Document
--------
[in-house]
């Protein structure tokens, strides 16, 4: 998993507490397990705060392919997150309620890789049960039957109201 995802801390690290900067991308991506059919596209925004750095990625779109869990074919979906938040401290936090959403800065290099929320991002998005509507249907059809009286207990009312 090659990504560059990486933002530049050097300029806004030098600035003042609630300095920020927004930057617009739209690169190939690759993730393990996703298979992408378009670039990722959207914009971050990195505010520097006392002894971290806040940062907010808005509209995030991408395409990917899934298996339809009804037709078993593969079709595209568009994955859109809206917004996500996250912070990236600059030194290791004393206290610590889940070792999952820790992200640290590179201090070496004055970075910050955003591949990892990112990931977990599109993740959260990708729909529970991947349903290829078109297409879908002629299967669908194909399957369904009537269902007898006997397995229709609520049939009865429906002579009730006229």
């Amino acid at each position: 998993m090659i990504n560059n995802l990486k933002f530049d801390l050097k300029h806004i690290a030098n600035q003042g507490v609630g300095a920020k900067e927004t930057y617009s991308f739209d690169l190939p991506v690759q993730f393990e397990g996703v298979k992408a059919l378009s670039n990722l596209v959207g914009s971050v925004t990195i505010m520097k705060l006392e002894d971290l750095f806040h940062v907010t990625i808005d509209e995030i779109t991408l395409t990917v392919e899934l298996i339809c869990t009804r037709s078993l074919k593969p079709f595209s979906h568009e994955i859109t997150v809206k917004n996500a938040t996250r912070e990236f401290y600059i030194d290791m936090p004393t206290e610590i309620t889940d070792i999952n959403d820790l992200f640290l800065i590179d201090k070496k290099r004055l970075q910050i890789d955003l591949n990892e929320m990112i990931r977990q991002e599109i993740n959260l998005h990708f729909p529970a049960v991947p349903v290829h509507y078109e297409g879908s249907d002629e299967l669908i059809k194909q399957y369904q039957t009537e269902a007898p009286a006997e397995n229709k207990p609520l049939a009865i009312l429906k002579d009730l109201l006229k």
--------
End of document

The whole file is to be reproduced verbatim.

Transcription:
[in-house]
């Protein structure tokens, strides 16, 4: 998993507490397990705060392919997150309620890789049960039957109201 995802801390690290900067991308991506059919596209925004750095990625779109869990074919979906938040401290936090959403800065290099929320991002998005509507249907059809009286207990009312 090659990504560059990486933002530049050097300029806004030098600035003042609630300095920020927004930057617009739209690169190939690759993730393990996703298979992408378009670039990722959207914009971050990195505010520097006392002894971290806040940062907010808005509209995030991408395409990917899934298996339809009804037709078993593969079709595209568009994955859109809206917004996500996250912070990236600059030194290791004393206290610590889940070792999952820790992200640290590179201090070496004055970075910050955003591949990892990112990931977990599109993740959260990708729909529970991947349903290829078109297409879908002629299967669908194909399957369904009537269902007898006997397995229709609520049939009865429906002579009730006229």
């Amino acid at each position: 998993m090659i990504n560059n995802l990486k933002f530049d801390l050097k300029h806004i690290a030098n600035q003042g507490v609630g300095a920020k900067e927004t930057y617009s991308f739209d690169l190939p991506v690759q993730f393990e397990g996703v298979k992408a059919l378009s670039n990722l596209v959207g914009s971050v925004t990195i505010m520097k705060l006392e002894d971290l750095f806040h940062v907010t990625i808005d509209e995030i779109t991408l395409t990917v392919e899934l298996i339809c869990t009804r037709s078993l074919k593969p079709f595209s979906h568009e994955i859109t997150v809206k917004n996500a938040t996250r912070e990236f401290y600059i030194d290791m936090p004393t206290e610590i309620t889940d070792i999952n959403d820790l992200f640290l800065i590179d201090k070496k290099r004055l970075q910050i890789d955003l591949n990892e929320m990112i990931r977990q991002e599109i993740n959260l998005h990708f729909p529970a049960v991947p349903v290829h509507y078109e297409g879908s249907d002629e299967l669908i059809k194909q399957y369904q039957t009537e269902a007898p009286a006997e397995n229709k207990p609520l049939a009865i009312l429906k002579d009730l109201l006229k």